Wound irrigation tools improvised in the wilderness are effective
Philadelphia, PA, November 28, 2016 – Wounds are a very common injury and irrigation is crucial for preventing infection. Wound irrigation removes bacterial contaminates, in addition to clearing the wound of any debris or dirt. In the wilderness, where proper medical equipment may not be readily available, options for delivering wound irrigation are limited. A team of researchers examined how much water pressure improvised irrigators could produce compared to a commercially available portable irrigator with splash guard. They looked at several different options that might be available outside of a hospital setting and found that most provided sufficient pressure to properly irrigate a wound.
In order to better understand how much pressure these improvised irrigation techniques could produce, investigators from the University of California San Francisco Fresno used a high speed camera to capture images and measurements of the water stream from each irrigator. Using fluid mechanics, the team was able to calculate the resulting pressure output. They resulting pressure readings in pounds per square inch are:
- Commercially available 500-mL compressible plastic bottle with splash guard (4-5 psi)
- 10-mL syringe (48-49 psi)
- 10-mL syringe with a 14-gauge angiocatheter with the needle removed (24-25 psi)
- 50-mL Sawyer cleaning syringe (10-11 psi)
- Plastic bag punctured with a 14-gauge needle (1-2 psi)
- Plastic bottle with the cap punctured by a 14-gauge needle (25-26 psi)
- Plastic bottle with sports top (6-7 psi)
- A bladder-style hydration system (3-4 psi)
"All systems using compressible water bottles and all syringe-based systems provided pressures meeting or exceeding those measured with a commercial wound irrigation device," noted lead investigator Susanne J. Spano, MD, FACEP, FAAEM, Assistant Clinical Professor of Emergency Medicine, University of California San Francisco Fresno School of Medicine, Fresno Medical Education Program. "A 14-ga punctured plastic bag and bladder-style hydration pack failed to generate irrigation pressures similar to the commercial device."
As the team notes in the study, currently there is some debate about the best pressure to use to irrigate a wound. The most recent practice guidelines on basic wound management issued by the Wilderness Medical Society recommends high pressure irrigation (6-15 psi), especially in the case of open fractures. The data revealed that two of the improvised irrigation methods tested in the study did not manage to produce as much pressure as the control device, but emerging research shows no change in complication rates, including infection, when low pressure (1-2 psi) irrigation is used, suggesting that all methods detailed in the study may be viable options when better equipment is not available. "Despite the academic debate on what pressure is best," added Dr. Spano, "it is agreed that the benefits to wound irrigation are time dependent and the sooner the wound can be irrigated, the better."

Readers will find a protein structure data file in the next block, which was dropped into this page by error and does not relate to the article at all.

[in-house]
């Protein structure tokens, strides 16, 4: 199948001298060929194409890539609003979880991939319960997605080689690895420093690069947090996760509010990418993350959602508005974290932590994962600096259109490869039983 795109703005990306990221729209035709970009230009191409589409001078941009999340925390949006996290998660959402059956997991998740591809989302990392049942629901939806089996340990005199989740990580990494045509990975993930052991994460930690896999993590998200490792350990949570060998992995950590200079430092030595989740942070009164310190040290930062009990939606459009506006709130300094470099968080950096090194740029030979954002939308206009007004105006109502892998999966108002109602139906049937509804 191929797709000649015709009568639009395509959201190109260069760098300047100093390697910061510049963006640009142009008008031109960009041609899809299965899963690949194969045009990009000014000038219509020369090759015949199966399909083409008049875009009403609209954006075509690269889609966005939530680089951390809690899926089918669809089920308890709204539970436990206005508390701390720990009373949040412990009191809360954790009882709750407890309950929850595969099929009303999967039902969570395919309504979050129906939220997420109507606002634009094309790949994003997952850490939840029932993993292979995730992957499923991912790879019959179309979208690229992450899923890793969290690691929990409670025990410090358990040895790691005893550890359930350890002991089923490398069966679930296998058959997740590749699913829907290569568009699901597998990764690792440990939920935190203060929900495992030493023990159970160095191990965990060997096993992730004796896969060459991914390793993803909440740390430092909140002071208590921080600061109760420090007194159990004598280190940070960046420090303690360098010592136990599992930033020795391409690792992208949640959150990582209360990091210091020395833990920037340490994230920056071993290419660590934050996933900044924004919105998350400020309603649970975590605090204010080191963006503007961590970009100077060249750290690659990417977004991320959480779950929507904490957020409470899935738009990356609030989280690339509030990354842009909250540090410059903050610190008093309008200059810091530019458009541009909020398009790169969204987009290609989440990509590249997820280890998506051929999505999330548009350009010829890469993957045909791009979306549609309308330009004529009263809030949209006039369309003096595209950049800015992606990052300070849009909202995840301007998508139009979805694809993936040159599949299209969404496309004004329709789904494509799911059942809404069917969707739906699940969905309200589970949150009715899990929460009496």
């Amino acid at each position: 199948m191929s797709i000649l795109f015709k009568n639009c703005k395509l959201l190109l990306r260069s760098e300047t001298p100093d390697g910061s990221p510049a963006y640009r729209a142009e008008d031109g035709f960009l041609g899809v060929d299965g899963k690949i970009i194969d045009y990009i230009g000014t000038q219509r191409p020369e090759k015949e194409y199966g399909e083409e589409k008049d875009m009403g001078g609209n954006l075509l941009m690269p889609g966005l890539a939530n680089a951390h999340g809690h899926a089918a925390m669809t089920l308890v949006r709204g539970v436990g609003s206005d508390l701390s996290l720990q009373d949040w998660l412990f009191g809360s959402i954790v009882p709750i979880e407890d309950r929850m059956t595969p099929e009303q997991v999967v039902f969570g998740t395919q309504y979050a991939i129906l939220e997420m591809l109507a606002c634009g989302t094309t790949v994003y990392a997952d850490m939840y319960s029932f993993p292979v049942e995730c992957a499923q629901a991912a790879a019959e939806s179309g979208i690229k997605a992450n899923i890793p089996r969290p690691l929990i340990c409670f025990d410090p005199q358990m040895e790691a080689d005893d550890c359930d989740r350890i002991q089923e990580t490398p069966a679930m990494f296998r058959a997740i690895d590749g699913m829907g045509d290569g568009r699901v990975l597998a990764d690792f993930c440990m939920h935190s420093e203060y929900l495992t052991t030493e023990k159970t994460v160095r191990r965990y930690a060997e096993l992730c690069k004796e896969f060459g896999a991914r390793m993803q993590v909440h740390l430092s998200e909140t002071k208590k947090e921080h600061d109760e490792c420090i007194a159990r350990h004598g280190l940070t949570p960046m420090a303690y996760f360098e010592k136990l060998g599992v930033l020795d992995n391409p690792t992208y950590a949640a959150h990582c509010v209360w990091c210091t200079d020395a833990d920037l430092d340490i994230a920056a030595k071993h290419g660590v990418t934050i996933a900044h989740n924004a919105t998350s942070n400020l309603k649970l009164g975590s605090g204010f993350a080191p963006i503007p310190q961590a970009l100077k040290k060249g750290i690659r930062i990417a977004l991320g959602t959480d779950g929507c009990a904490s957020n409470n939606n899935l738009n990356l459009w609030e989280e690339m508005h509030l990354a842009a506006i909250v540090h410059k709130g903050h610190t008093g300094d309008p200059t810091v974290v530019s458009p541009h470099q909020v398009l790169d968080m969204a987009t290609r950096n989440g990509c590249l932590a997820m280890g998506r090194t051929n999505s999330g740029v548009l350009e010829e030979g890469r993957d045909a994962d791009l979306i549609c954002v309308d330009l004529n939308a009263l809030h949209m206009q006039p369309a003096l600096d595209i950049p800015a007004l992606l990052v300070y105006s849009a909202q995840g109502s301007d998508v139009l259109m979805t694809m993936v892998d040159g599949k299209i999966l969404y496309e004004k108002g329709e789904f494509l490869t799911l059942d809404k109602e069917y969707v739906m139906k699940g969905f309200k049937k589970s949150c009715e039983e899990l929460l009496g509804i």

Each year, over 10 million wounds are treated in emergency rooms around the United States. For those injured in remote areas, however, a trip to the ER is not always possible. With wound irrigation, time is of the essence. All of the improvised techniques presented in this new study seem to be effective methods of irrigation, despite delivering different pressures. While the debate about best practices continues, this new information can help inform treatment decisions made in the field.
"We recommend carrying any of the equipment tested in this article for the use of emergency irrigation, with a preference for devices that would be a normal part of gear supply," concluded Dr. Spano. "In terms of ease of use, the water bottle with the sport top is ideal, being lightweight, already filled with clean water, and taken by most hikers routinely for water storage purposes."